Friday, December 30, 2011

Living at Teop Island

Sorry it’s been a while between blog posts. I hope you had a good Christmas and wish you all the best for the new year.

We lived at Teop Island for four weeks and we were comfortable there – after our toilet was finished. The first week without a toilet was a challenge! They did build us a very nice toilet though. Here it is:

We stayed in a lovely couple’s house. They are Christians whose faith and love for the Lord is very evident in their speech and actions. Here are some photos of the house:

I did our cooking up on the verandah – I felt a bit like a TV chef on a stage!

This is the back of the house:

The Teop people also built us a nice shower house:

We stood on this concrete inside the shower so that our feet didn’t get muddy.

Sunday, December 18, 2011

Moving house and back

During our last village stay, we packed up ALL our village possessions and moved them three times! First to move to Teop Island, then to move back to Hiovabon (where we have spent most of our time), then when we left the village, we took everything with us to Buka to store there while we are away for almost a year.

We were in Hiovabon from 28 Sept to 15 Oct, and on the 16th we moved to Teop Island and stayed there for four weeks.

People at the Hiovabon beach watching us leave:

Here’s all our things on the motor boat to go across to the island:

On 16 Nov we moved back to Hiovabon and spent our last two weeks there and went to Buka on 30 Nov. The motor boat wasn’t available on the day we were moving back to Hio, so our cargo went across on canoes. Most of our things went over on two canoes, and Rebekah and I travelled across on a third one. We were a bit concerned that something might fall off a canoe and into the sea, but everything made it across safely!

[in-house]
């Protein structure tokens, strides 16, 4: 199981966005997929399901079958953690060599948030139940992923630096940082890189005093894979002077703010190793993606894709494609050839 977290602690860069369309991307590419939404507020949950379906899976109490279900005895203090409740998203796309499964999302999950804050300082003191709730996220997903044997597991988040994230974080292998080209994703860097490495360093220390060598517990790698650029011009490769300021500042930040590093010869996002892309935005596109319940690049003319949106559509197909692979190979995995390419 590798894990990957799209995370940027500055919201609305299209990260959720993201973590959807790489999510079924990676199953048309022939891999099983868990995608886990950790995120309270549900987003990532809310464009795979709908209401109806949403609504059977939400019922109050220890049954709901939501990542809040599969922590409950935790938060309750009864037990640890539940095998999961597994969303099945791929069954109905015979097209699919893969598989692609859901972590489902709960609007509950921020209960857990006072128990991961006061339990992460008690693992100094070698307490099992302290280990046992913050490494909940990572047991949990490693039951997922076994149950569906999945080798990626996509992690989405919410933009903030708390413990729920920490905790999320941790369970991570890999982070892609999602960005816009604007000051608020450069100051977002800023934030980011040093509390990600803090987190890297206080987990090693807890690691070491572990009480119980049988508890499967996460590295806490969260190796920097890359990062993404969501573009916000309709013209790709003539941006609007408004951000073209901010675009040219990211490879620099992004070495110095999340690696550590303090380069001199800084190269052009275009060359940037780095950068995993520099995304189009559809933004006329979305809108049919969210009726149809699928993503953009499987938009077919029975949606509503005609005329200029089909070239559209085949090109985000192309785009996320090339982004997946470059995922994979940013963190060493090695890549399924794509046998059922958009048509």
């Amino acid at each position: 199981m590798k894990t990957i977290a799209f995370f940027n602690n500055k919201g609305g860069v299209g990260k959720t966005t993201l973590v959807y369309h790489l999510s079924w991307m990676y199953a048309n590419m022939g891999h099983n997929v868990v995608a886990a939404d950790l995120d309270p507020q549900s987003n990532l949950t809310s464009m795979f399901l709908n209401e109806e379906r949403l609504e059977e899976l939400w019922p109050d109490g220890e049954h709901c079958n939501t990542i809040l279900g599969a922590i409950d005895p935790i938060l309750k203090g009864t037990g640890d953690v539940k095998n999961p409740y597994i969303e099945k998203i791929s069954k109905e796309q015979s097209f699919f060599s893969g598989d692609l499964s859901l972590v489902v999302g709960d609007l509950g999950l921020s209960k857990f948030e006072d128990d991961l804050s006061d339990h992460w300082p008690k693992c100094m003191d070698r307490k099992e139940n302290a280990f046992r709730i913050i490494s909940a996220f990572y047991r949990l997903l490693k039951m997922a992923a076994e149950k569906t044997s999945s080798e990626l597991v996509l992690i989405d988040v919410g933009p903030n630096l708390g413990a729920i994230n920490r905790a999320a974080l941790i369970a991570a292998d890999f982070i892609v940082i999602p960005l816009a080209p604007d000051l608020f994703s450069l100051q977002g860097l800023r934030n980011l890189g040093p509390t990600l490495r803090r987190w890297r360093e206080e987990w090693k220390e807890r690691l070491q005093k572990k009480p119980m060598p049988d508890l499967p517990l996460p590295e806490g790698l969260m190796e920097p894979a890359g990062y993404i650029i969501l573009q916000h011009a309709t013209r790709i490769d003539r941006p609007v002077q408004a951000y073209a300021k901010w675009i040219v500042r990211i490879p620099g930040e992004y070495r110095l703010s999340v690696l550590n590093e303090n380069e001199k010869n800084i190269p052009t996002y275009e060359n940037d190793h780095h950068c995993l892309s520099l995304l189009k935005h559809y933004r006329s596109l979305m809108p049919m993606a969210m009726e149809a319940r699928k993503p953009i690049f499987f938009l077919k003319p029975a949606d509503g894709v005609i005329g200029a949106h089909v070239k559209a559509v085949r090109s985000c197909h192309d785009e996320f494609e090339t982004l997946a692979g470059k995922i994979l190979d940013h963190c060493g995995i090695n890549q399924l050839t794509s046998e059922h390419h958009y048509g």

Below is all our cargo spread out on the bench at Hio. It looks like a lot, but in the photo above where it was heaped together in the motor boat it doesn’t look as much and it’s all the same stuff. This all our village possessions too – pots, plates, food, clothes, gas, etc.

Tuesday, December 13, 2011

Malaria strikes again!

Just a week before we left the village recently, I got sick with malaria. I wanted to go and cut open coconuts on the day that I came down with it, so I was naughty and tried to hide the fact that I wasn’t well, but it seems that most of my village family could tell and knew before I said anything!

I started treatment on the first day, but it was a really strong bout of malaria this time, and I continued to feel ill on and off for about a week, although not as bad as the first day.

This is me lying on my makeshift bed in our eating house on the third day. I woke up feeling quite bad – weak and dry-retching, but I was feeling a bit better by the time this photo was taken.

Back on the first day of the malaria, I was really ill. Previously when I’ve had malaria, it’s gradually gotten worse, but this time it started really strong. I was weak, although I was also thrashing about a lot, and at night I vomited twice. I had a high temperature during the day and my village family put cool wet towels on me to cool me down. They were very concerned about me, and it was nice to see their care, although I’m sorry to have caused them that stress too!

Even a week later, I was still having moments of weakness and dry-retching when I didn’t feel too good. The last day of feeling ill was the Thursday, and I travelled to Australia on the Friday and didn’t have any of the ill feeling that day, so that was good. I’ve been fine since then, so I’m all better now.

Wednesday, December 7, 2011

Bumpy 4WD roads

Four-wheel-driving isn’t a hobby in PNG, it’s an unavoidable part of life! There aren’t a lot of sealed or graded roads, so many roads are constantly deteriorating. When it rains and the roads become muddy, it’s even worse!

Here’s one road that we travelled up in the back of a ute on a rainy day. I took this photo when we actually got bogged. Another 4WD had to tow us out.

If you go 4WD-ing, you would know that your body bumps around all over the place as the car goes up and down ditches. Sitting on a padded seat with your seatbelt on helps to restrain you a bit though. Now, imagine what it’s like in the back of a ute, sitting on a wooden plank, with no seatbelt, and metal bars not far above your head. Quite a different experience!

I focus on two things – 1. Holding on tightly. 2. Bending over to keep my head low so that it doesn’t hit the metal bars – I have hit my head a couple of times with sudden jerks in these cars; being tall doesn’t help!